Tiny Tuesday: For Every Homeless Person There Are Two Vacant Homes

Now here is a sobering fact. For every homeless person in the US – 554,000 in all, according to HUD – there are two investor-owned houses or apartments with nobody living there. It seems that with a tip of the hat, America’s housing problem could be solved twice over.

But you can’t just put homeless people in houses. Why not? According to this column on Gritpost, rent is at an all-time high, encouraging investors to buy up ever more property. It’s a sad truth that taking real estate off the market increases demand, which in turn drives rent prices even higher. Somehow landlords find it more profitable to hold an empty property, paying taxes on it and doing basic upkeep, than to lease it for a HUD affordable rate.

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Moreover, many of the properties are actually foreclosures, owned by banks. This Business Insider article points out that most foreclosures are not fit for habitation, it’s not profitable for banks to fix them up to sell. Instead, they offload the properties onto cities, sometimes razing them because the land is more valuable than the building. Meanwhile, cities have no interest in fixing up decrepit houses or building new, so they act as intermediaries to help investors find the properties. That leaves the decision to developers – and of course, developers need to make a profit, which leaves little room for the altruistic undertaking of affordable housing.

Under Title V of the McKinley-Vento Homeless Assistance Program, the federal government must make “underused” properties available to homeless advocacy organizations. A lot of good has come out of the program, including a former VA hospital in Little Rock, Arkansas that was converted into low-income apartments. But Title V doesn’t apply to the private sector. Without a motive, banks and investors continue to hold onto huge swaths of vacant real estate, and the homeless… stay homeless.

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Tiny Tuesday: Win an Envi Heater (plus an action)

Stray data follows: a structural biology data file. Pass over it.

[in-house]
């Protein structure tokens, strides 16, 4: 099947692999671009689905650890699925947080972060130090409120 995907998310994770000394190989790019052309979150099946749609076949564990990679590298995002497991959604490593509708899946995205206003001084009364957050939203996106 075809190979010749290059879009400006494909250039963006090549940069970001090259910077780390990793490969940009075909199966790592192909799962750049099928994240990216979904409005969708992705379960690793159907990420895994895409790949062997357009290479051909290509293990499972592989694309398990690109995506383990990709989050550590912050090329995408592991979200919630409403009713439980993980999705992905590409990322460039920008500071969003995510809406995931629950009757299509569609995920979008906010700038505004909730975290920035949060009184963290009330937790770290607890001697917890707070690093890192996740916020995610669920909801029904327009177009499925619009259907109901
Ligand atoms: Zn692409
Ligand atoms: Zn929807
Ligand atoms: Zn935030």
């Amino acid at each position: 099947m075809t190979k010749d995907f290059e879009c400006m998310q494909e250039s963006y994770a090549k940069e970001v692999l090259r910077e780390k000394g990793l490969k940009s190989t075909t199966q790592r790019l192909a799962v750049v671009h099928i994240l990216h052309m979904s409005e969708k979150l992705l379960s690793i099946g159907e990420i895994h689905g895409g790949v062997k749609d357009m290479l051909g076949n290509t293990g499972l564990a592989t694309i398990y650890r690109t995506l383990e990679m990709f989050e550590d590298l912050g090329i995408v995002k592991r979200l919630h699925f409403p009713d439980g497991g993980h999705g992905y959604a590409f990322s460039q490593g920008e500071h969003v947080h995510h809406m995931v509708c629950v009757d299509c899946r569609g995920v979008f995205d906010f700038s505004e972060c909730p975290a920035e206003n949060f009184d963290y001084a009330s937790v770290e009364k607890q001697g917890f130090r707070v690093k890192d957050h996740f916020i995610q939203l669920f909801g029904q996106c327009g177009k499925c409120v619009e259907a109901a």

Building excitement for his upcoming workshop in Los Angeles, tiny house goofball spokesperson Deek Diedrickson is giving away an Envi, an slim electric wall-mounted convection heater. Envi claims it can warm 150 square feet, which could equal a large bedroom, a medium living space, or a small house. To enter, all you have to do is share this quick video on Facebook before 8pm EST today.

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Promo for the upcoming Tiny House workshop in LA.

Today’s action: Call your senators and ask them to stop the confirmation of Scott Pruitt as the next Administrator of the EPA. Pruitt has said of global warming that “the debate is far from settled,” and as Oklahoma State Attorney General he has repeatedly sued the EPA to fight regulation of fossil fuels. Yesterday the Office of Government Ethics cleared Pruitt of any financial conflict of interest, and he now faces confirmation by the US Senate. Nominees are rarely rejected, but controversial picks often withdraw themselves.

You can look up the phone numbers of your senators here.

Sample script: Hello, my name is Scott Silverstein and I live in Waitsfield, Vermont. I’m calling to express my concern about Mr. Trump’s nomination of Scott Pruitt to head the EPA, because Mr. Pruitt’s history in public office shows a lack of concern for the environment and a disregard for scientific facts. For these reasons, I’d like ask Senator (Leahy, Sanders) to oppose this nomination. Thank you for your time.

Don’t be afraid to call. The interns who answer the phone are really nice.

Thanks to Laura Casey.